I was thinking of our son's disappointment in the baseball tournament. He coached
the team and they lost. He poured himself into them and it just did not come
together. Another place, another time, I told him. It will happen I should have said.
His disappointment was keen and I could not take it seriously I said. They had
always told me that I did not see how crucial games were. What I realized is
that one cannot orchestrate the outcome of anything. One can pour oneself into
something, instil one's best and highest motives and desires but one cannot
orchestrate the outcome. And perhaps the outcome truly is not that important.
But the process is.
What we teach to whomever we are in charge of we can determine by examining
our motives and intentions. We w ill teach along the way those things which fit
into the process of maturation of an Other. We will teach those things we are
proud of and those things we will heatedly say we never intended. So it is
imperative that our lessons not give crossed signals. We need to know why we
needed to win and why to lose was so undesirable. We need to know what we
intended to prove. Perhaps what we also need to know is what we taught along
the way and how it helped for good, constructively, to enhance a life.
Did someone learn that discipline was crucial to keeping a job, a marriage
intact, a family? Did someone learn that motive, desire was crucial to spark
the continuation of a life or many lives? Did someone learn that practice can
be a method of discipline, that practice ensures that one can be at home
with anything not attempted before and that learning never stops? Did we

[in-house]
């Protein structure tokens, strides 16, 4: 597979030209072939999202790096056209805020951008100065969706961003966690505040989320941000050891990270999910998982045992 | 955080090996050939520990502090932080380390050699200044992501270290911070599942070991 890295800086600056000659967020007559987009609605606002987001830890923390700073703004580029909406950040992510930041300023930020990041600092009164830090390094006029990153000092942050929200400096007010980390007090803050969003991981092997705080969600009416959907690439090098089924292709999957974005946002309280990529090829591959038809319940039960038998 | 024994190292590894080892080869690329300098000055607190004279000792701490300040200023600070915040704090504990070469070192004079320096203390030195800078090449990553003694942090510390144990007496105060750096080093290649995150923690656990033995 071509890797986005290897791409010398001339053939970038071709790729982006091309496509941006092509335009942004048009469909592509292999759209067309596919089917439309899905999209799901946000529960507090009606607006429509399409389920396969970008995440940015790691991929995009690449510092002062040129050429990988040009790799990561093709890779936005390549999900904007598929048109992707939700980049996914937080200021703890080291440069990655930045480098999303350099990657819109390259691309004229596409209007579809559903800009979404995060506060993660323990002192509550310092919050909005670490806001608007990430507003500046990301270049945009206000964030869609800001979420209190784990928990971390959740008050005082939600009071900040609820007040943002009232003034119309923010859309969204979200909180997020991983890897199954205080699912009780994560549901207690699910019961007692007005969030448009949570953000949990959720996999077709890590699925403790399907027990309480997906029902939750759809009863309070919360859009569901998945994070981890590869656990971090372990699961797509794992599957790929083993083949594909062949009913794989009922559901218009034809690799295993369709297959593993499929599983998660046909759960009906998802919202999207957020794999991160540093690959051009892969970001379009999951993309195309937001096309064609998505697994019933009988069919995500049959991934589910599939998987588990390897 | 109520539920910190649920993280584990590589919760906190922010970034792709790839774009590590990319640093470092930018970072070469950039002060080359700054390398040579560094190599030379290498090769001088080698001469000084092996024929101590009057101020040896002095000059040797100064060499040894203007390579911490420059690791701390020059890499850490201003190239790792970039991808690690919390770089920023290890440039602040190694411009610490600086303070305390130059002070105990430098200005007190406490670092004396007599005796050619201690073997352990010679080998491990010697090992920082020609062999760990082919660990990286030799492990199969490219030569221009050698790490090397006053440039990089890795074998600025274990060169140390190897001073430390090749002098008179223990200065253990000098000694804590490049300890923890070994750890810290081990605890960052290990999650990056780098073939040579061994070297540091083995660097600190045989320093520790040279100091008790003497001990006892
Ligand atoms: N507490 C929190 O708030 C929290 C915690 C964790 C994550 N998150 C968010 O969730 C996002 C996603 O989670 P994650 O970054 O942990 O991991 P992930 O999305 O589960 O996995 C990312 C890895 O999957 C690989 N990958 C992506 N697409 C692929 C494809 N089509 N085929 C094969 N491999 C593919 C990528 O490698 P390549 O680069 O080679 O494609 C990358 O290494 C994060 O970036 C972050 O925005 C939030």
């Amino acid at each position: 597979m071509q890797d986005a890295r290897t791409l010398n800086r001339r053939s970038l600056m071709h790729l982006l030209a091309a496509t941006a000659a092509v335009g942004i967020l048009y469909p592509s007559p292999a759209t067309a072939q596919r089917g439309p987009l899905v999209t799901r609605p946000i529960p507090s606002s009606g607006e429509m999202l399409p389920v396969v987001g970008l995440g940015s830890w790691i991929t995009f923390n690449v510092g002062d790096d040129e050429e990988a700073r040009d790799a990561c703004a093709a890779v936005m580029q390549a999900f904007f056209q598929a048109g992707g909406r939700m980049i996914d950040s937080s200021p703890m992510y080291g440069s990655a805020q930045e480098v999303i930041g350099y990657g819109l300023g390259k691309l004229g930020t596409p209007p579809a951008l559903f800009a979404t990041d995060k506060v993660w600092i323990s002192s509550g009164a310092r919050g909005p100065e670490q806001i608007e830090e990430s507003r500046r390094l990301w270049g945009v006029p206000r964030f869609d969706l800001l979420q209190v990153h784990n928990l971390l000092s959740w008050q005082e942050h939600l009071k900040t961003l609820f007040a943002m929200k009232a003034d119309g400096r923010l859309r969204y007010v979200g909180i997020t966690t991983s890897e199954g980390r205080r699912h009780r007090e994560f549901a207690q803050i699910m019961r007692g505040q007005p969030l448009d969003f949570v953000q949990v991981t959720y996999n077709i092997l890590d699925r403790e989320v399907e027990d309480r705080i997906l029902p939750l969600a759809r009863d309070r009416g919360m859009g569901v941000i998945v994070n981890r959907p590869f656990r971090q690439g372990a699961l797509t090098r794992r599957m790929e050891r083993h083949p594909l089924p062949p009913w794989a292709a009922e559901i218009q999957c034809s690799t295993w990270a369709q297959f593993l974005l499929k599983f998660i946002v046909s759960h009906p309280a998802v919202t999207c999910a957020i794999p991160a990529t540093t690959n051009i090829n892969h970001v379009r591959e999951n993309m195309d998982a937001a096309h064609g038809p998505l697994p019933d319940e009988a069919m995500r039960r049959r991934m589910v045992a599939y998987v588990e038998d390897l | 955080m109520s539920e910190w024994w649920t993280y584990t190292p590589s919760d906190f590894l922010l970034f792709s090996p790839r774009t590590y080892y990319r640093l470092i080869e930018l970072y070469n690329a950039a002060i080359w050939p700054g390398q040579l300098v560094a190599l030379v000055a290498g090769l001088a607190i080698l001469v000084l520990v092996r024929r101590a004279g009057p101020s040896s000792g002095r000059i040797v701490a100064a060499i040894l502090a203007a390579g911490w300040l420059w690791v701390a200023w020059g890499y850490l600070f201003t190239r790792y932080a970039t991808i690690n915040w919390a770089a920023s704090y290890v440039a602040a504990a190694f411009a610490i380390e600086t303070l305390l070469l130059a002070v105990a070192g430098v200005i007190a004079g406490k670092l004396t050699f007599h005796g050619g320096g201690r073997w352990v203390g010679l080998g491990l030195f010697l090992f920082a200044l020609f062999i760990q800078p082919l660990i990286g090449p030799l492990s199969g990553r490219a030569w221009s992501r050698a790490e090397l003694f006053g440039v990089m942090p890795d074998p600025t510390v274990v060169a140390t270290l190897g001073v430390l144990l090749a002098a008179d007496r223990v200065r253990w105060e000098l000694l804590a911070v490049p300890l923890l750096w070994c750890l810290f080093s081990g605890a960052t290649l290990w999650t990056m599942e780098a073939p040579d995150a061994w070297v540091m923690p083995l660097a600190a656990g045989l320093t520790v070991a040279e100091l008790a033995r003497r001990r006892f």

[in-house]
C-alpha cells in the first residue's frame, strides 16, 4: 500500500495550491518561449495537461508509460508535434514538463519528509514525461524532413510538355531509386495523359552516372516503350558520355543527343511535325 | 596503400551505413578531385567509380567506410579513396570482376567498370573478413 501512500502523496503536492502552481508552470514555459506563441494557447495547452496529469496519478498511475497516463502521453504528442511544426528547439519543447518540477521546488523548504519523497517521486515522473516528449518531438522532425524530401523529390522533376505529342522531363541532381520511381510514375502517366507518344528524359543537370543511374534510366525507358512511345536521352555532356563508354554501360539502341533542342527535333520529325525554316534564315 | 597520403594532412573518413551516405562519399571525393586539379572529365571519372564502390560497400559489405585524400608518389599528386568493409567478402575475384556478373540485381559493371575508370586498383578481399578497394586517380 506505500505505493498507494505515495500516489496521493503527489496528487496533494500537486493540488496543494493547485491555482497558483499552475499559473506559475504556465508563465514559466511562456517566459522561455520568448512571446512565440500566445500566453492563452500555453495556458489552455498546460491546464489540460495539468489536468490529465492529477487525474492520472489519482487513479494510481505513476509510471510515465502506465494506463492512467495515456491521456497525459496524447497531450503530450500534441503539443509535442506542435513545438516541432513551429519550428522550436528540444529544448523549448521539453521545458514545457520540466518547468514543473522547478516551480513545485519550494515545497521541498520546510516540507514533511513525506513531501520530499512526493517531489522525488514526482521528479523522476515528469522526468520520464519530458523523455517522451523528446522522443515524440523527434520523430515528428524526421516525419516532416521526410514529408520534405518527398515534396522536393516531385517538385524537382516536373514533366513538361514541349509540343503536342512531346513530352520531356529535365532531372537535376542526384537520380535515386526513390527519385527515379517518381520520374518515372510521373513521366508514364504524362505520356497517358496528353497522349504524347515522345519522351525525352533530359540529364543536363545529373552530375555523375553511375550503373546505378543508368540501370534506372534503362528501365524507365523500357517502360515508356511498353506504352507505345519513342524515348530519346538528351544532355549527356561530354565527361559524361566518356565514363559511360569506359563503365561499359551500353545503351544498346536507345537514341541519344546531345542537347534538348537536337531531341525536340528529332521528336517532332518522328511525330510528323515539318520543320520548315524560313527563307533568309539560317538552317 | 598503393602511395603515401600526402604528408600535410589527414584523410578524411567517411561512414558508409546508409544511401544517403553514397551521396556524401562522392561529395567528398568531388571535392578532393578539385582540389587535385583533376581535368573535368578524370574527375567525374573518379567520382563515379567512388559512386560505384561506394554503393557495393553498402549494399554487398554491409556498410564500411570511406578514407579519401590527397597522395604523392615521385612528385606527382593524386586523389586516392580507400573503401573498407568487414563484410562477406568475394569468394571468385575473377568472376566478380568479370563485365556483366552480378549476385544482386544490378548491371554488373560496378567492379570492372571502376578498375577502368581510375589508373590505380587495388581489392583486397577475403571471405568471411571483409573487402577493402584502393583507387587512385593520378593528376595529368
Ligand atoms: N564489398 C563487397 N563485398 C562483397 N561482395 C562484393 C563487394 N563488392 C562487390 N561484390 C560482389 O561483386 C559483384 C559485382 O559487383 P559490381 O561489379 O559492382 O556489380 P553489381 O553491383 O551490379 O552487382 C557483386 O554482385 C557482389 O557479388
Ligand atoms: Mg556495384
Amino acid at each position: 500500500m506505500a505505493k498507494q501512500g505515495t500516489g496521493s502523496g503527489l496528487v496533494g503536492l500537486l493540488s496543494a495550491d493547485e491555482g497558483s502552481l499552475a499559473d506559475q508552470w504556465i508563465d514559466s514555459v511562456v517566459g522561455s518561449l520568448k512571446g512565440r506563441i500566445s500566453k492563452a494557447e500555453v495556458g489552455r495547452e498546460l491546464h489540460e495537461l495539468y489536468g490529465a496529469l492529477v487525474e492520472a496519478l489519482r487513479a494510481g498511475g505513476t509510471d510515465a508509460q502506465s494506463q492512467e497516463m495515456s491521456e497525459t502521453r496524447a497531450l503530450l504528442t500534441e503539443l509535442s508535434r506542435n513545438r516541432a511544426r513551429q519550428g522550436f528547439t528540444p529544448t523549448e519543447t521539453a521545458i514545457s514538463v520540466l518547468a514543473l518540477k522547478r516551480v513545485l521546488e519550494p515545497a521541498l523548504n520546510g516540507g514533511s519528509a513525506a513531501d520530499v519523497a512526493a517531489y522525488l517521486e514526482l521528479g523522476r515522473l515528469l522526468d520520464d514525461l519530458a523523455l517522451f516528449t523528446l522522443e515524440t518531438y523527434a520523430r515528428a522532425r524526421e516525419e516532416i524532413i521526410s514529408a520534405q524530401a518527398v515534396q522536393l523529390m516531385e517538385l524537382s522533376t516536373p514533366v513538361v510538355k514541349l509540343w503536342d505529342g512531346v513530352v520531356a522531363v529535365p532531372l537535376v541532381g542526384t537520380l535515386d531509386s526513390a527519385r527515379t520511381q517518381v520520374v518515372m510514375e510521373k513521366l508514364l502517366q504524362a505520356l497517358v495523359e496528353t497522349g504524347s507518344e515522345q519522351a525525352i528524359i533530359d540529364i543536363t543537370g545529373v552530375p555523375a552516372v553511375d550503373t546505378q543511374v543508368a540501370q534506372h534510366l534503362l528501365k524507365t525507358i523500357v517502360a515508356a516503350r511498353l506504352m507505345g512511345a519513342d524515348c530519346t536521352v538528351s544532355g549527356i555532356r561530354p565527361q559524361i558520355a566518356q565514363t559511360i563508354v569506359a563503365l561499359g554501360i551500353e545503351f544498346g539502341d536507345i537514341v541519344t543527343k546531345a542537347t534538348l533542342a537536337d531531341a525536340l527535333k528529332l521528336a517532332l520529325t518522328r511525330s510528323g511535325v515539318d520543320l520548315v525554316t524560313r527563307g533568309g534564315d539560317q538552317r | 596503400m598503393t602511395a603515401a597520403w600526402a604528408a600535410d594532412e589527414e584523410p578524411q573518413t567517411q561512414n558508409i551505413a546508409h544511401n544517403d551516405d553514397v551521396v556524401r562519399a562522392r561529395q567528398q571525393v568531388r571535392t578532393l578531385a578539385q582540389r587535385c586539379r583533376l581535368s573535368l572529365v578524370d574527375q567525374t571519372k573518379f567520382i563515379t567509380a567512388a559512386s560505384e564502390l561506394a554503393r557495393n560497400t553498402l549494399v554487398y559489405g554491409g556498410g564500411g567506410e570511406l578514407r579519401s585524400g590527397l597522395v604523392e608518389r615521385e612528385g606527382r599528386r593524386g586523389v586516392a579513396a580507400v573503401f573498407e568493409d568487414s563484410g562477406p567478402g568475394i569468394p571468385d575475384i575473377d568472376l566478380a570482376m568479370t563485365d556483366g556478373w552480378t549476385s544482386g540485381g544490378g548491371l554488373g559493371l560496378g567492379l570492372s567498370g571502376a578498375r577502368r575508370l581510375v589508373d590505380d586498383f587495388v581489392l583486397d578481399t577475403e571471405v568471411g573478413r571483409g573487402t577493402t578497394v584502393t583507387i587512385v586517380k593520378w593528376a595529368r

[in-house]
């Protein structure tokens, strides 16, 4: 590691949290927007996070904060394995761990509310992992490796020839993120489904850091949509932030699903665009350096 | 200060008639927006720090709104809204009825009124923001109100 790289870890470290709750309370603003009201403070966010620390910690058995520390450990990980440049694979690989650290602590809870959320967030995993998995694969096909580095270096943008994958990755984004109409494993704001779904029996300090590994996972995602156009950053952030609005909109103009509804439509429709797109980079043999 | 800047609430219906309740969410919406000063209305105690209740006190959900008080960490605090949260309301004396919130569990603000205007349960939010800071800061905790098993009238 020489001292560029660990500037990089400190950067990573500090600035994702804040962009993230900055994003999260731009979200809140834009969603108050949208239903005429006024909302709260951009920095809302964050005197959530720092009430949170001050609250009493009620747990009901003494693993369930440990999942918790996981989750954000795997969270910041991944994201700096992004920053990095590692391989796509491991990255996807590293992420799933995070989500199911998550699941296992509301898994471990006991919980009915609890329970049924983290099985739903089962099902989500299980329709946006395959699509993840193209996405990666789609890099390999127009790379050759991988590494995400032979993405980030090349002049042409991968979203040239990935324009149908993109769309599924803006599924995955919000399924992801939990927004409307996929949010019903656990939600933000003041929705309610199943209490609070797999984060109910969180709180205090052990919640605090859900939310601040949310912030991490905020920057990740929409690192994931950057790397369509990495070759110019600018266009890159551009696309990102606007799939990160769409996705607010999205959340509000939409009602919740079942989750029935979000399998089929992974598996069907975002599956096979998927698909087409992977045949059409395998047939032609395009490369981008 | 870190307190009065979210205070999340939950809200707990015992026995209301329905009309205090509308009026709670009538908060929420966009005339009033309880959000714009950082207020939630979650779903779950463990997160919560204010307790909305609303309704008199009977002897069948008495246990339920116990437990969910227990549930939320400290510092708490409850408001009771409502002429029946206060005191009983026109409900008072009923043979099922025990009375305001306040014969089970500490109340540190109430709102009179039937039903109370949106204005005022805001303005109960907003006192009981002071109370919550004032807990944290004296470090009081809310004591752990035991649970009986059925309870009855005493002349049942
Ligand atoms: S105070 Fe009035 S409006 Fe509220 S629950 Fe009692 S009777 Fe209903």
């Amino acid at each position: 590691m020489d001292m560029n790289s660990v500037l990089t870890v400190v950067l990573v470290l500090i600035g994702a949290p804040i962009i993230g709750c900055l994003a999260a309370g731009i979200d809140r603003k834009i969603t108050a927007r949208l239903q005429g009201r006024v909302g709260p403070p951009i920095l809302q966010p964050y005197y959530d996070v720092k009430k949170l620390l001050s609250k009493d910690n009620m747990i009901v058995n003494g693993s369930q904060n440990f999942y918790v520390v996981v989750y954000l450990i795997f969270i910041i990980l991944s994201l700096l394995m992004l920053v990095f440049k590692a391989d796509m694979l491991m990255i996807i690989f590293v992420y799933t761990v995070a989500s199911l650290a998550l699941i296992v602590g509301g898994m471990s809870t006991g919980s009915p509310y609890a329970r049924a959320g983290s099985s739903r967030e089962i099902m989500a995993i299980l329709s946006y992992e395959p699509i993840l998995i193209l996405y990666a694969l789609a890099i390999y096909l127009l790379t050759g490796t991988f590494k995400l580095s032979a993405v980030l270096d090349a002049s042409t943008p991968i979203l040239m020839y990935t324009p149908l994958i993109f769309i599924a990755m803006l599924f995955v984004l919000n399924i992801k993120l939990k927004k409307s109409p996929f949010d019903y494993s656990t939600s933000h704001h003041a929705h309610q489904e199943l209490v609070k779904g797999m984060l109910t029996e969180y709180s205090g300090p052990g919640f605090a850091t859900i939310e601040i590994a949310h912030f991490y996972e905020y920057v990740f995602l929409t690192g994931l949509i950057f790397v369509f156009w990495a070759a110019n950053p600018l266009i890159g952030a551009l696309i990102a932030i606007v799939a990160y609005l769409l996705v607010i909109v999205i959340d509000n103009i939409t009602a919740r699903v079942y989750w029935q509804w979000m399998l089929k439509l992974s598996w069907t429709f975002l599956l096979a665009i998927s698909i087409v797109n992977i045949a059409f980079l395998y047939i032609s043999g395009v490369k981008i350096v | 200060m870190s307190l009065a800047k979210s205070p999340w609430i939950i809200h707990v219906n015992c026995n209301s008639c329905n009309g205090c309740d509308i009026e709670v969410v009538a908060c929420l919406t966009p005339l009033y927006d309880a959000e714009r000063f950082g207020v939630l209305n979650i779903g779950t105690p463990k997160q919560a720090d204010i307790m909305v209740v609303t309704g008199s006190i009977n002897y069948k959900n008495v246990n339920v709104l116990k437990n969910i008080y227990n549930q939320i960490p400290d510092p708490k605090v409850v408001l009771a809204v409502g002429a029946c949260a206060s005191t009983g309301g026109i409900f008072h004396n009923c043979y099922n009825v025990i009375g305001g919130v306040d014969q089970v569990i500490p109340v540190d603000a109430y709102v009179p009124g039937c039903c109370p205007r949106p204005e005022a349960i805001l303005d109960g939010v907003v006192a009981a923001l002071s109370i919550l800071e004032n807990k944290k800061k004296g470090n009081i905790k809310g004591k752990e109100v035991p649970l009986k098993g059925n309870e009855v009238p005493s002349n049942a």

teach that joy could be found in doing with one's body, mind and soul a
task that once seemed undesirable by changing one's attitude and saying,
`this I can do because it needs doing and because I see it as mine to do?'
Do I see my participation in this part of life as privilege and not as duty?
Did someone learn that to do one's best is what is required of life and in
doing so no regrets will burden them? And was there a camaraderie,
a dedication to a joint effort and a love borne by all for each because
of the sharing of motive and intentions? Did they all come through
happy to have participated and adding a dimension of success because
the individual's success depends on the cooperation of the all?
If the ball tournament brought these things home to some, then there
was no loss and the coach stands as leader. A win does not necessarily
mean a successful team. What one learns is what determines a winner
in the process. The process is never finished.
For if it were finished, we also would be and the final page would be writ.
Who among us would say we've learned it all and played the last game while
breath is still ours?
(This was from a journal I had kept many years ago with a copy to our
son. It is valid today and he agrees.)